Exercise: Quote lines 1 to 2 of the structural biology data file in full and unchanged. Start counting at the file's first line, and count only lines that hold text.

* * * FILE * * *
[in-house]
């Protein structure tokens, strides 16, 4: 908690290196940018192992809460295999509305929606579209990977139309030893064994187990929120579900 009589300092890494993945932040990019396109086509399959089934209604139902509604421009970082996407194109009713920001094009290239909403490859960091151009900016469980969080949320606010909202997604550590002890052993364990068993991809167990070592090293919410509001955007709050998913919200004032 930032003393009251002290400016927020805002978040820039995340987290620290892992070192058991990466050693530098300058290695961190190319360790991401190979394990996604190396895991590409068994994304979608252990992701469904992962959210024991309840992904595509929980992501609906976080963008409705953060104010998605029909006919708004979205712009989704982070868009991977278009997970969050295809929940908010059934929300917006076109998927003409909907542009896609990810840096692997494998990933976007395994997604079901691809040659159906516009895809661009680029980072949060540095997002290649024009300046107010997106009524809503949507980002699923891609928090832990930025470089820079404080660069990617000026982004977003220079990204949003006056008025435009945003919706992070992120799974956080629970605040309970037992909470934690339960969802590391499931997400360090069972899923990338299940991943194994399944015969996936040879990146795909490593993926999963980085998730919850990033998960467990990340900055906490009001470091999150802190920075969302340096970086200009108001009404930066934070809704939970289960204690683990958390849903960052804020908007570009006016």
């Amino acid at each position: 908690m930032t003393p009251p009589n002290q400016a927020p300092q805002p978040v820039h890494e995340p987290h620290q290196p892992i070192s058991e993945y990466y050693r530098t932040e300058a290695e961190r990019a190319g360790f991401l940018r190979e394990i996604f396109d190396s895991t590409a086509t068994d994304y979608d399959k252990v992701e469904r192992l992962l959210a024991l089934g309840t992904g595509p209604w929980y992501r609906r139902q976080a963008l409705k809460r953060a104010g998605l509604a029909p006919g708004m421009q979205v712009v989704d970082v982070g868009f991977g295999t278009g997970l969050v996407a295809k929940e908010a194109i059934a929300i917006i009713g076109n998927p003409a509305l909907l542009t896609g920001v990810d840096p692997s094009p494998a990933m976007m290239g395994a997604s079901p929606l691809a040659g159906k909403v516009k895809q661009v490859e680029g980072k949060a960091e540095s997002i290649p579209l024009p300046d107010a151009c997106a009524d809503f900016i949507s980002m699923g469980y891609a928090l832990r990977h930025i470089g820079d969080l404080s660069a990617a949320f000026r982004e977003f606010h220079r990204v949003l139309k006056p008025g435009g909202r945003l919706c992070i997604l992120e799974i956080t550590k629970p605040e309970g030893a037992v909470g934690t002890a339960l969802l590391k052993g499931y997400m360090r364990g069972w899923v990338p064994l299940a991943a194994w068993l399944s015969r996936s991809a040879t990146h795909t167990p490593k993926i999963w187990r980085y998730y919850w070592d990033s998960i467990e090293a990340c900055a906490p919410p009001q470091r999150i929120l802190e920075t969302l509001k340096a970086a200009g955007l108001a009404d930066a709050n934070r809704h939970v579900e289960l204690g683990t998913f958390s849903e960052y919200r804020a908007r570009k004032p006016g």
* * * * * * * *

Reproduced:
[in-house]
């Protein structure tokens, strides 16, 4: 908690290196940018192992809460295999509305929606579209990977139309030893064994187990929120579900 009589300092890494993945932040990019396109086509399959089934209604139902509604421009970082996407194109009713920001094009290239909403490859960091151009900016469980969080949320606010909202997604550590002890052993364990068993991809167990070592090293919410509001955007709050998913919200004032 930032003393009251002290400016927020805002978040820039995340987290620290892992070192058991990466050693530098300058290695961190190319360790991401190979394990996604190396895991590409068994994304979608252990992701469904992962959210024991309840992904595509929980992501609906976080963008409705953060104010998605029909006919708004979205712009989704982070868009991977278009997970969050295809929940908010059934929300917006076109998927003409909907542009896609990810840096692997494998990933976007395994997604079901691809040659159906516009895809661009680029980072949060540095997002290649024009300046107010997106009524809503949507980002699923891609928090832990930025470089820079404080660069990617000026982004977003220079990204949003006056008025435009945003919706992070992120799974956080629970605040309970037992909470934690339960969802590391499931997400360090069972899923990338299940991943194994399944015969996936040879990146795909490593993926999963980085998730919850990033998960467990990340900055906490009001470091999150802190920075969302340096970086200009108001009404930066934070809704939970289960204690683990958390849903960052804020908007570009006016």